Experts also warned that Microsoft was intent on continuing the same policy with regard to the Internet and network computing, with the launch of the Windows 2000 operating system. These areas are now also under close scrutiny in the US.
What can appear simply as a conflict between rival software companies has far deeper implications. Certainly, Microsoft rivals such as Sun Microsystems and Netscape are motivated by a desire to increase their own place in the lucrative software market and gain a slice of the $23 billion annual revenues of Microsoft. Were they in the position of Microsoft today there is no indication that they would conduct themselves in a different manner.
At its centre however, the Microsoft case reveals a fundamental conflict between the emergence of new technology and the capitalist market. Increasingly, the unrivalled dominance of Microsoft has had a stifling effect upon technology. As computing moves away from the desktop and into the sphere of the Internet, Microsoft finds itself in a similar position to that of International Business Machines (IBM) in the early 1980s.
IBM was at that time the largest supplier of mainframe computer systems. These were powerful machines that were accessed from terminals over a network. The emergence of the desktop computer directly threatened IBM's market and the company initially did everything it could to prevent this. Like Microsoft today, IBM found itself the subject of an antitrust case that resulted in the eventual introduction of radical changes to its business practices. Though these vastly reduced its market share, they saved the company from being broken up.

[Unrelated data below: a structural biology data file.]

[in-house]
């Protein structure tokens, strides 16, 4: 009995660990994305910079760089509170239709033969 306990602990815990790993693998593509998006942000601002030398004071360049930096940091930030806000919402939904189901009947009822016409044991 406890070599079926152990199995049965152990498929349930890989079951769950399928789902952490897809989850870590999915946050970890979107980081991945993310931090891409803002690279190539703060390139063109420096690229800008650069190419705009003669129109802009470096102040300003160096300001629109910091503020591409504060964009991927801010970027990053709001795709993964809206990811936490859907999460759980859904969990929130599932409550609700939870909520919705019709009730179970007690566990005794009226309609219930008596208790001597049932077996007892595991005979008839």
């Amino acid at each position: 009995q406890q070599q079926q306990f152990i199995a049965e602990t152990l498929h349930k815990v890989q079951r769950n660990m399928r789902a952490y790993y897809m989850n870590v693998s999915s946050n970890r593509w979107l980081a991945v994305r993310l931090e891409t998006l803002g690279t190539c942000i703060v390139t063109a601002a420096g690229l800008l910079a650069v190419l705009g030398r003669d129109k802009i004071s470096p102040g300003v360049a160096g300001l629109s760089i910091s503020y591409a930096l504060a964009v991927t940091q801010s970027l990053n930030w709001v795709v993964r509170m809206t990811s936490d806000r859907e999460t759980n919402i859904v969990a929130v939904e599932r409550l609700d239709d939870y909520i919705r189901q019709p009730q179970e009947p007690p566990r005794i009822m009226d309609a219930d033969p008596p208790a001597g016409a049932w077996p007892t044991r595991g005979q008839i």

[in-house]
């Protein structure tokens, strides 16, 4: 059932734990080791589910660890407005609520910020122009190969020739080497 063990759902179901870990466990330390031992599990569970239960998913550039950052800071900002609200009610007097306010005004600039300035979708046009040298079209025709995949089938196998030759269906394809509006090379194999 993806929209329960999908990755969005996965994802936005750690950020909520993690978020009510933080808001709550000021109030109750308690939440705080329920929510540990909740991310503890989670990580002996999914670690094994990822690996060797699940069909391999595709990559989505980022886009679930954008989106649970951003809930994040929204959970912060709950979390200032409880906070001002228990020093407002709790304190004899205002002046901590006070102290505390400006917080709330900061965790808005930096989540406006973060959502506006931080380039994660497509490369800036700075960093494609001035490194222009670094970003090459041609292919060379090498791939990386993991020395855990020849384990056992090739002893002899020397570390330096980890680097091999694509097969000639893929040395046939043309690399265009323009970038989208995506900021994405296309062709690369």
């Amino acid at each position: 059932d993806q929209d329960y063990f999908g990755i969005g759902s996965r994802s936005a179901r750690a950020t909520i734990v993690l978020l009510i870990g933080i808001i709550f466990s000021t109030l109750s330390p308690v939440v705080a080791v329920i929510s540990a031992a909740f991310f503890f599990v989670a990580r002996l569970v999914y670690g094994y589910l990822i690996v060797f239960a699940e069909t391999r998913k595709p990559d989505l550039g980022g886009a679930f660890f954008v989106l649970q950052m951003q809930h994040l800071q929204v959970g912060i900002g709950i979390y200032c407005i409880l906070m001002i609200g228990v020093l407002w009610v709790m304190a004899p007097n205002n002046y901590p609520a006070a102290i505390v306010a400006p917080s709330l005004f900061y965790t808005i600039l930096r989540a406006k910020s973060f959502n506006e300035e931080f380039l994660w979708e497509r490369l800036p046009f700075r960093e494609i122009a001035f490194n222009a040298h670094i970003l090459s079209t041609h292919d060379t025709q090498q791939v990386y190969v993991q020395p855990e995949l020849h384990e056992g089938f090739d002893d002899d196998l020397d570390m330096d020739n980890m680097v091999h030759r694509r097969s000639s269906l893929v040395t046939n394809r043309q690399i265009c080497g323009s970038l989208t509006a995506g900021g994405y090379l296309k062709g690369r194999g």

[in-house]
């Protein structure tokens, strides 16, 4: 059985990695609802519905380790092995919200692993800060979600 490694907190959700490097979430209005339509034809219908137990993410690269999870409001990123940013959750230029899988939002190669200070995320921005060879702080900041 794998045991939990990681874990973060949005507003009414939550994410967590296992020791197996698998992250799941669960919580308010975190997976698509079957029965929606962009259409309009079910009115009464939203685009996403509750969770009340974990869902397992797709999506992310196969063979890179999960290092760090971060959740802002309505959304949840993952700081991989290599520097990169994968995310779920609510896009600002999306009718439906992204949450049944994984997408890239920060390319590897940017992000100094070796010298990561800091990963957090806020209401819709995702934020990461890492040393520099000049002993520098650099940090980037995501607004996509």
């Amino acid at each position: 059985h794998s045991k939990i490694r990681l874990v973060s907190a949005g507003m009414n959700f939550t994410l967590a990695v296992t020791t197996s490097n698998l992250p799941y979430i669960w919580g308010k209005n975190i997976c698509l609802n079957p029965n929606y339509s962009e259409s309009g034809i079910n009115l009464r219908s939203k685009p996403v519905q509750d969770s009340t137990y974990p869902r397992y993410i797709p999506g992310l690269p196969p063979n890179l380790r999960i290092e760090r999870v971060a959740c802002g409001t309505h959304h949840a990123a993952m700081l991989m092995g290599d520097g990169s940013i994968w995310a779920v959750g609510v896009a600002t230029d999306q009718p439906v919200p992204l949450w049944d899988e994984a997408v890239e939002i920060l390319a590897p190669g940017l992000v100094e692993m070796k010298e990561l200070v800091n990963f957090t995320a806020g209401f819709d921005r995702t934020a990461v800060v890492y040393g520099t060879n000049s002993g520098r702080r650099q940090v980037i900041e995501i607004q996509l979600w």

With the emergence of the Internet as a mass medium in the 1990s, the concept of network computing became increasingly desirable over self-contained personal computers requiring ever-larger amounts of memory and processing power. The first wave of so-called network computers made no significant headway. While there were certain objective barriers to this—such as slow connections to the Internet—a significant role was played by Microsoft in opposing the development of cross-platform software that would run on any computer, using any operating system.
The speed with which computer-related technology is developing requires greater flexibility than ever before. With the emergence of broadband technologies allowing high-speed access to the Internet, the network computer becomes a very real prospect. Moreover, the emergence of the so-called mobile Internet means that electronic commerce will increasingly shift away from the traditional desktop computer to devices such as mobile phones and hand-held devices. The move by the US government to break up Microsoft is an expression of the growing concern that the unchallenged monopoly exercised by the software giant increasingly threatens the dominance of US capitalism in these emerging markets.
In bringing forward their own anti-trust case, the European Union is making clear that it will not accept the continued dominance of Microsoft and will take aggressive measures to secure the success of European-based rivals.